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Chapter 5 : Electron Microscopy and Immunoelectron Microscopy
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In clinical virology, electron microscopy (EM) has achieved a role equivalent to that of conventional light microscopy in clinical microbiology. EM allows for the rapid detection of the virus in a clinical specimen, at least at the level of the family into which it is classified, with a very high degree of specificity. Immunoelectron microscopy (IEM) arose from the combination of EM with the immunospecific interaction of viruses with their respective antibodies. Several methods such as negative staining methods, direct-application method and water drop method will concern only the direct visualization of viruses after negative staining. EM was instrumental in the identification of hendraviruses in cell cultures when this virus first emerged. It has a well-established potential for the rapid differentiation of varicella-zoster virus from poxviruses in skin lesions. With developments of enzyme immunoassays and molecular approaches such as polymerase chain reaction (PCR) and reverse transcription-PCR, EM is now mainly used in reference laboratories or laboratories in tertiary health care centers.
Gastroenteritis viruses detected in stool specimens by EM using the direct-application method. (A) Calicivirus; (B) Norwalk-like virus; (C) astrovirus; (D) small round virus; (E) adenovirus; (F) coronavirus; (G) torovirus-like particles. Bars, 100 nm. (Reprinted from Petric and Tellier, 2003, with permission.)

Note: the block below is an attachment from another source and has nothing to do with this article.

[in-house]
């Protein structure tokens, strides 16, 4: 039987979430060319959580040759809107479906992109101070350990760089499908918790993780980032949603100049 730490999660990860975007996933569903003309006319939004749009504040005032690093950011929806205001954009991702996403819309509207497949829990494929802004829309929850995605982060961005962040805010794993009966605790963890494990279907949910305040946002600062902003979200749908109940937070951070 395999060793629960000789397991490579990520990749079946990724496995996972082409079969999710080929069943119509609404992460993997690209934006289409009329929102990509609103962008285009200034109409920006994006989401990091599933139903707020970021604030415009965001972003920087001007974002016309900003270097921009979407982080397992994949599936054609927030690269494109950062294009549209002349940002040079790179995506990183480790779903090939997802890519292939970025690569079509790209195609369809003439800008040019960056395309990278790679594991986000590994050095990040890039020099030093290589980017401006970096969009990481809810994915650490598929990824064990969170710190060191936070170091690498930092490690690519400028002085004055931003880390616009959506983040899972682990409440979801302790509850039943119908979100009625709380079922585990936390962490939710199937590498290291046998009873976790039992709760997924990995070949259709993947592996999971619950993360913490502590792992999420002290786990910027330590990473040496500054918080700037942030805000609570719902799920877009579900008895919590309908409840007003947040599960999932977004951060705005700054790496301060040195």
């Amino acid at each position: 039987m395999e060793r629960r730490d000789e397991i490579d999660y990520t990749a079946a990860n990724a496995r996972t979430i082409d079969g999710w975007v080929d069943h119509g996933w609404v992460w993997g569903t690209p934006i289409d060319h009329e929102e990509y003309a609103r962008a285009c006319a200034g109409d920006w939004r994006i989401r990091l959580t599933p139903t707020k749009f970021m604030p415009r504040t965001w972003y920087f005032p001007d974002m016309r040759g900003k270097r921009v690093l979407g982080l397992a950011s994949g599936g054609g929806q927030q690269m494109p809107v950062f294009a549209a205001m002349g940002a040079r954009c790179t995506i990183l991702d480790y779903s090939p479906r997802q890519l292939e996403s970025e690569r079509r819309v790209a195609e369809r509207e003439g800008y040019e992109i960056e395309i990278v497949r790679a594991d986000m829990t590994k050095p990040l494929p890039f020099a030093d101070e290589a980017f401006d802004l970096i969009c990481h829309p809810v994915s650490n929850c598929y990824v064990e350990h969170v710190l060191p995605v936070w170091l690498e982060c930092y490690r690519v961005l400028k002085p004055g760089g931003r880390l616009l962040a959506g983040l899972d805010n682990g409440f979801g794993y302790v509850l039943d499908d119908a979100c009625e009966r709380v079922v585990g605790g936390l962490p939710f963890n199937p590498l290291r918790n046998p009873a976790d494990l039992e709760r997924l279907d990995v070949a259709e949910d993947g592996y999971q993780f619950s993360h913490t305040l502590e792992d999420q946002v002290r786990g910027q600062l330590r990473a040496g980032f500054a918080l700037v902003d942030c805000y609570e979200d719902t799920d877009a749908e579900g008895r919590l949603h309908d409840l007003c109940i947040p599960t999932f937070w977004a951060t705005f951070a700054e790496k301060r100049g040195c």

Microorganisms diagnosed by EM using the direct-application method. (A) Reovirus; (B) rotavirus. Note differences in arrangement of capsomeres between rotavirus and reovirus. Arrows indicate single capsid particles. (C) Campylobacter. Note sinusoidal appearance with bipolar flagella. Bars, 100 nm.
Viruses seen by EM in lesion specimens from skin or mucous membrane secretions. (A) Herpes group virus from herpes, varicella, or shingles; (B) papovavirus from respiratory tract secretions of an immunocompromised patient; (C) molluscipoxvirus from molluscum contagiosum; (D) parapoxvirus from orf lesions. Bars, 100 nm.
Agents seen in EM examination of cell cultures showing CPE. (A) Respiratory syncytial virus. Virus particles are generally intact with well-defined fringe of spikes. (B) Parainfluenza virus. Typically, most particles are broken, with the nucleocapsid visible as herringbone rods. (C) Influenza virus. Note well-defined spike proteins. (D) Mycoplasma hyorrhinis from a contaminated cell culture. (E) Foamy agent seen in contaminated cell cultures. (F) Rubella virus from infected cell culture. The preparation was treated with glutaraldehyde to stabilize the viruses. Bars, 100 nm.
IEM of viruses. (A) Human torovirus-like particles reacted with patient convalescent-phase serum. (B) Astrovirus from a stool specimen reacted with antiserum produced in guinea pig. (C) Serum from an HBV-infected patient reacted with reference antiserum to hepatitis B surface antigen. Note intact hepatitis B virions (arrow) and 22-nm-diameter surface antigen spheres. (D) Rotavirus reacted with reference antibody and protein A labeled with colloidal gold. Note association of gold granules with the virus particles. Bars, 100 nm. (Panel D reprinted from Hopley and Doane, 1985, with permission.)
Examples of emerging and newly described viruses. (A) Severe acure respiratory syndrome coronavirus from inoculated cell culture. (B) Human metapneumovirus (hMPV). Left panel: hMPV in a nasopharyngeal sample directly examined by EM. The finding of virions by direct sample examination suggests a high viral load. Right panel: hMPV grown in cell culture (R-Mix). Bars, 100 nm.